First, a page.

As a business owner in the State College Area School District, I urge all voters to vote against the referendum to fund the renovation planned for the high school.
If approved, the renovation would add 2.5 to 2.7 mills to the real estate tax base for the next 30 years.
And the district can (and will) impose additional annual tax increases over the same period to fund its annual operational expenses.
Although Act 1 (the Taxpayer Relief Act) limits annual tax increases, the limit varies.
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For 2014-15, the cap is 2.1 percent (SCASD proposes a 1.9 percent increase, slightly below the rate cap).
In the past nine years, however, the limit ranged from 1.4 percent to 4.4 percent, with an average of 2.8 percent. What is the future for rate caps? Will the district tax to the limit?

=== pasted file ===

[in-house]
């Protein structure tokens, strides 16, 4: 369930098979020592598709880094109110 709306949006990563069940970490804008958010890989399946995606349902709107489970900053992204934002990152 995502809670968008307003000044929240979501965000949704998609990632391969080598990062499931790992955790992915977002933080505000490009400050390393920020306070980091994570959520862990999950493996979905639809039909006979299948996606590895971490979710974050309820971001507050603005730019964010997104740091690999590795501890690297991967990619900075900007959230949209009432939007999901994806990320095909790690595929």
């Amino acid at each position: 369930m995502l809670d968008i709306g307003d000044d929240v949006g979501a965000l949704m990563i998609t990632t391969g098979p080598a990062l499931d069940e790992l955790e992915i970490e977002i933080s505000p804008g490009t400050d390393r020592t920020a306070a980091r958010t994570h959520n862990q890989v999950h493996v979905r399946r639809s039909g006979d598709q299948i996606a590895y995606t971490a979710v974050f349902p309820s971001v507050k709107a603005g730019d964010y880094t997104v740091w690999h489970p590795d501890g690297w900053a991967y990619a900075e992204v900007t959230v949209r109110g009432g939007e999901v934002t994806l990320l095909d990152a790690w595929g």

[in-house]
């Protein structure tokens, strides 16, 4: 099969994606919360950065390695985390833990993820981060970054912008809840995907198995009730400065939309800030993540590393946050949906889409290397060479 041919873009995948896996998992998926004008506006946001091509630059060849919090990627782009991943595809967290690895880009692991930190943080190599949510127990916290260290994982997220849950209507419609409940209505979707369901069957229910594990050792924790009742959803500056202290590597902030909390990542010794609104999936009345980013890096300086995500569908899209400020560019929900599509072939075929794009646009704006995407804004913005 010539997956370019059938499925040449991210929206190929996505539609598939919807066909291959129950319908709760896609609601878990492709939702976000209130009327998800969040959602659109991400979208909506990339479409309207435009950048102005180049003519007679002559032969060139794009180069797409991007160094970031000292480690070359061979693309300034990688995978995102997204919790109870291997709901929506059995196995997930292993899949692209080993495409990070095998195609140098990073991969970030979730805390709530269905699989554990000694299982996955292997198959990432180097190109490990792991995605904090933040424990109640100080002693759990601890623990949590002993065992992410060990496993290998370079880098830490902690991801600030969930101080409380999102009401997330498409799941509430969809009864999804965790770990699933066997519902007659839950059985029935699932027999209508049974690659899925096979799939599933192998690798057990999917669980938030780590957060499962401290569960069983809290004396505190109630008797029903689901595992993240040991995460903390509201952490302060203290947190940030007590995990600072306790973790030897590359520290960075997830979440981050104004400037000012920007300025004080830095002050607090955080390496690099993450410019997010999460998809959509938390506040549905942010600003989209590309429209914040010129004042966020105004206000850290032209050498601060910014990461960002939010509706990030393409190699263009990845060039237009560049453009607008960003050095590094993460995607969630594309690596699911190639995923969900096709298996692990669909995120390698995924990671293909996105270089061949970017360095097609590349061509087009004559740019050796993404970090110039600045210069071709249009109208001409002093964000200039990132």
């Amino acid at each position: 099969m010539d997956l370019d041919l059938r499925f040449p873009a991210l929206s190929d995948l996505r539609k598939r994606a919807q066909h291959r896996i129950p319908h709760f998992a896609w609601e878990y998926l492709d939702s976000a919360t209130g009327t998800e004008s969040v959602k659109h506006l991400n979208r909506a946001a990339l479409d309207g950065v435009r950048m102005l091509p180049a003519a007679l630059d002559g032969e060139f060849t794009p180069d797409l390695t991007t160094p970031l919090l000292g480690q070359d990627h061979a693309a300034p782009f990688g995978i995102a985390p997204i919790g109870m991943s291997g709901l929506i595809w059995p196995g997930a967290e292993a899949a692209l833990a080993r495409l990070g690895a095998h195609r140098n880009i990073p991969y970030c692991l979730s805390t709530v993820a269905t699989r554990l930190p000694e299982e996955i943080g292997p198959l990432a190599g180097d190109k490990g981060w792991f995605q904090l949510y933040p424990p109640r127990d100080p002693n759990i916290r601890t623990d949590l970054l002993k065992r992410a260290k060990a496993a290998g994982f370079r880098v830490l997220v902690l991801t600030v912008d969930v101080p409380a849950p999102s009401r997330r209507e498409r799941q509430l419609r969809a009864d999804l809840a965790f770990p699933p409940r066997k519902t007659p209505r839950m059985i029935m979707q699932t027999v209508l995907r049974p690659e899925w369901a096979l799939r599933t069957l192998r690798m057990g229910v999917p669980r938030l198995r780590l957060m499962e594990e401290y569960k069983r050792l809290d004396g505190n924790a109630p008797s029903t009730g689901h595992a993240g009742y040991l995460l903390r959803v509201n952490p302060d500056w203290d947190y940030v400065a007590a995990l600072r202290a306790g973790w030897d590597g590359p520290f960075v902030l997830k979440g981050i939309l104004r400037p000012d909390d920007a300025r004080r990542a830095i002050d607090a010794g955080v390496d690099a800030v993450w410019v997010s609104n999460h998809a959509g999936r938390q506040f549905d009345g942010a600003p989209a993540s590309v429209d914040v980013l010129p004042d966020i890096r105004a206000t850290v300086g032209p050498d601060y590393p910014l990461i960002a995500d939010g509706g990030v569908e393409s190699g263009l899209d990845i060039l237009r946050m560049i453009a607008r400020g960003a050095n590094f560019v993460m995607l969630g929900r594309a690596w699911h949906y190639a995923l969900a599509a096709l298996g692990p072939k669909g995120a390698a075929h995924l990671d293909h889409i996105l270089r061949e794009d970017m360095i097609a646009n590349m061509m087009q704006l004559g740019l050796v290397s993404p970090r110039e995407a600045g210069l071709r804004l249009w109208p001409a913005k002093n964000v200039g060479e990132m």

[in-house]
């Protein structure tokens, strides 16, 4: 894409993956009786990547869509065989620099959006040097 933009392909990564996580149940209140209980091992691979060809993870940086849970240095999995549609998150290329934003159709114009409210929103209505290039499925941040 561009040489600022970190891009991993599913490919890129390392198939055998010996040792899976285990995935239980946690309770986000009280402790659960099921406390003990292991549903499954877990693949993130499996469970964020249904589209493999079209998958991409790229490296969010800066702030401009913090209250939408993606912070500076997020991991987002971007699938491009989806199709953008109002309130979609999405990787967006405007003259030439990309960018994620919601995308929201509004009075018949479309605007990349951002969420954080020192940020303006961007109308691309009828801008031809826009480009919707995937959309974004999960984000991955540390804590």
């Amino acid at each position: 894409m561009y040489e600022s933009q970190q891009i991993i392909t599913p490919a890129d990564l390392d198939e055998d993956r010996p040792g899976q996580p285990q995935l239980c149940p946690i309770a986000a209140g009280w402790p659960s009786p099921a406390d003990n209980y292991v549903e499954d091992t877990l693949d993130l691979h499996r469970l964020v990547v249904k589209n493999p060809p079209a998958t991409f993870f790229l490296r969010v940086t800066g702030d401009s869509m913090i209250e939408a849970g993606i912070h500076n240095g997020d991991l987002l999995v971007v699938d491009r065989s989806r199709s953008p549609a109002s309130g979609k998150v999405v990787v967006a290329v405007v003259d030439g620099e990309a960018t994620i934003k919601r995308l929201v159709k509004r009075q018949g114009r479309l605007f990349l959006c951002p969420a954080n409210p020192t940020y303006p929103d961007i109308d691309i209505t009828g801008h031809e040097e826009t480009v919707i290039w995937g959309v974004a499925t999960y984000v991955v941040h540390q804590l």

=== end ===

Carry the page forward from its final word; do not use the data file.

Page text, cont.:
So why does State College need this project, particularly when school enrollment is stagnant?
Arguments for the plan seem to fall into four categories: building age (60 years), failure to meet current codes, flooding and safety.
Is the only solution to these issues a major rebuild of the existing school? Can solutions to the school’s problems be implemented incrementally and prevent the need for massive debt?
In the past several years, millions have been spent on this renovation plan; millions that could have been used to correct many of the aforementioned problems.
Taxpayers need to recognize that buildings do not educate and that tax resources are not infinite.